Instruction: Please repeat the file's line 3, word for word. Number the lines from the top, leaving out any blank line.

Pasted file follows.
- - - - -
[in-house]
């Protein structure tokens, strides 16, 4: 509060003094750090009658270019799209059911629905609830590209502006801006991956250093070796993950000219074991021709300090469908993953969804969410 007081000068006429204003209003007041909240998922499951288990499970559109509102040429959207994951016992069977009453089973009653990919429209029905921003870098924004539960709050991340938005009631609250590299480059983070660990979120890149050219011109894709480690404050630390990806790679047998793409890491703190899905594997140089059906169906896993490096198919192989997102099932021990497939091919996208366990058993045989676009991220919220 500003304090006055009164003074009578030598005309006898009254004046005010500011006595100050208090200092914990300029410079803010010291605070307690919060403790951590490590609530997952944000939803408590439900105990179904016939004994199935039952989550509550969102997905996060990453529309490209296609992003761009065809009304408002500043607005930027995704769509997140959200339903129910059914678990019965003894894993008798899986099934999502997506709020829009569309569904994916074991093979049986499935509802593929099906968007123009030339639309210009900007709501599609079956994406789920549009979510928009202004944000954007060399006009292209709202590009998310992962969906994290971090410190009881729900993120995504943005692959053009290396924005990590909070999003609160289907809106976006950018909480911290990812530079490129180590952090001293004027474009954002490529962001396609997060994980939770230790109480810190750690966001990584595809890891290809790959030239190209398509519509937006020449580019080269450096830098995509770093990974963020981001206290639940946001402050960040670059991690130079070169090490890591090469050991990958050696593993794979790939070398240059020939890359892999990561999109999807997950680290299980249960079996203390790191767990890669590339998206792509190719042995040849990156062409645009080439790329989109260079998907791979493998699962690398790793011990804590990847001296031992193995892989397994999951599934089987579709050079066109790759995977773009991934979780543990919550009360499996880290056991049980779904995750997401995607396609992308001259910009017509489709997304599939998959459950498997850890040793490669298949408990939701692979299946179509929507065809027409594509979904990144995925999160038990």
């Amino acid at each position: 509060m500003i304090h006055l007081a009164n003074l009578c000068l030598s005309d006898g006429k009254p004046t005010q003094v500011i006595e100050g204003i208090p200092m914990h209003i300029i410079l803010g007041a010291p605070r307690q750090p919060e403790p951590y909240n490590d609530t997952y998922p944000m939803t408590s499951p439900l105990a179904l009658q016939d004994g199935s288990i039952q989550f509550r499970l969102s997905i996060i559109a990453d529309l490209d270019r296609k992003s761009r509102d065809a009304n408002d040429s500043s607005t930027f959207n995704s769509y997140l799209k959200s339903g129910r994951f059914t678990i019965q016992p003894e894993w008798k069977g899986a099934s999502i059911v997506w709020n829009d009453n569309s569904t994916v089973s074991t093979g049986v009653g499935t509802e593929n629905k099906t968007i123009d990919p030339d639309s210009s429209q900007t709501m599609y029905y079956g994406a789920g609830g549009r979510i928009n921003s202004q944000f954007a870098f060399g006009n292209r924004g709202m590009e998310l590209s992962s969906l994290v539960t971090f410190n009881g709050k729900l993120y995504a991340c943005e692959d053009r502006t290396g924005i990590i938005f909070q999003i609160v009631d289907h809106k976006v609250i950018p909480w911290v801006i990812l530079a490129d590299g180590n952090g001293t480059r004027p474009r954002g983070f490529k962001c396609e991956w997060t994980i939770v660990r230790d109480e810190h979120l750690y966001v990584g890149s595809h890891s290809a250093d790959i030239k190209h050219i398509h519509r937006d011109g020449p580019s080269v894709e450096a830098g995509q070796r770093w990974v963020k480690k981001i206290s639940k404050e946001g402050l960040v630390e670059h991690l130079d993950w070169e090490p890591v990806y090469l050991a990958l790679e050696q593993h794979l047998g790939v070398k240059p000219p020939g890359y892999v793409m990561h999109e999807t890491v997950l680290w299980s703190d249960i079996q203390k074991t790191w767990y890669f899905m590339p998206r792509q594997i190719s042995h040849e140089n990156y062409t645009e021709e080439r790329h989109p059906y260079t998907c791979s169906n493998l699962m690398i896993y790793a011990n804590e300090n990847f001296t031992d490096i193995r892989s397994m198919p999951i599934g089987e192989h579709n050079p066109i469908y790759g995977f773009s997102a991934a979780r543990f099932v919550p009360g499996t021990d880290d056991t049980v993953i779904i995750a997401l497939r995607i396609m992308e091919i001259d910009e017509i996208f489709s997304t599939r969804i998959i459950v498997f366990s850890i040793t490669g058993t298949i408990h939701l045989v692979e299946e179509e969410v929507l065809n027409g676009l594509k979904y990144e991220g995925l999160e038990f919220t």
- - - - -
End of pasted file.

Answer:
């Amino acid at each position: 509060m500003i304090h006055l007081a009164n003074l009578c000068l030598s005309d006898g006429k009254p004046t005010q003094v500011i006595e100050g204003i208090p200092m914990h209003i300029i410079l803010g007041a010291p605070r307690q750090p919060e403790p951590y909240n490590d609530t997952y998922p944000m939803t408590s499951p439900l105990a179904l009658q016939d004994g199935s288990i039952q989550f509550r499970l969102s997905i996060i559109a990453d529309l490209d270019r296609k992003s761009r509102d065809a009304n408002d040429s500043s607005t930027f959207n995704s769509y997140l799209k959200s339903g129910r994951f059914t678990i019965q016992p003894e894993w008798k069977g899986a099934s999502i059911v997506w709020n829009d009453n569309s569904t994916v089973s074991t093979g049986v009653g499935t509802e593929n629905k099906t968007i123009d990919p030339d639309s210009s429209q900007t709501m599609y029905y079956g994406a789920g609830g549009r979510i928009n921003s202004q944000f954007a870098f060399g006009n292209r924004g709202m590009e998310l590209s992962s969906l994290v539960t971090f410190n009881g709050k729900l993120y995504a991340c943005e692959d053009r502006t290396g924005i990590i938005f909070q999003i609160v009631d289907h809106k976006v609250i950018p909480w911290v801006i990812l530079a490129d590299g180590n952090g001293t480059r004027p474009r954002g983070f490529k962001c396609e991956w997060t994980i939770v660990r230790d109480e810190h979120l750690y966001v990584g890149s595809h890891s290809a250093d790959i030239k190209h050219i398509h519509r937006d011109g020449p580019s080269v894709e450096a830098g995509q070796r770093w990974v963020k480690k981001i206290s639940k404050e946001g402050l960040v630390e670059h991690l130079d993950w070169e090490p890591v990806y090469l050991a990958l790679e050696q593993h794979l047998g790939v070398k240059p000219p020939g890359y892999v793409m990561h999109e999807t890491v997950l680290w299980s703190d249960i079996q203390k074991t790191w767990y890669f899905m590339p998206r792509q594997i190719s042995h040849e140089n990156y062409t645009e021709e080439r790329h989109p059906y260079t998907c791979s169906n493998l699962m690398i896993y790793a011990n804590e300090n990847f001296t031992d490096i193995r892989s397994m198919p999951i599934g089987e192989h579709n050079p066109i469908y790759g995977f773009s997102a991934a979780r543990f099932v919550p009360g499996t021990d880290d056991t049980v993953i779904i995750a997401l497939r995607i396609m992308e091919i001259d910009e017509i996208f489709s997304t599939r969804i998959i459950v498997f366990s850890i040793t490669g058993t298949i408990h939701l045989v692979e299946e179509e969410v929507l065809n027409g676009l594509k979904y990144e991220g995925l999160e038990f919220t």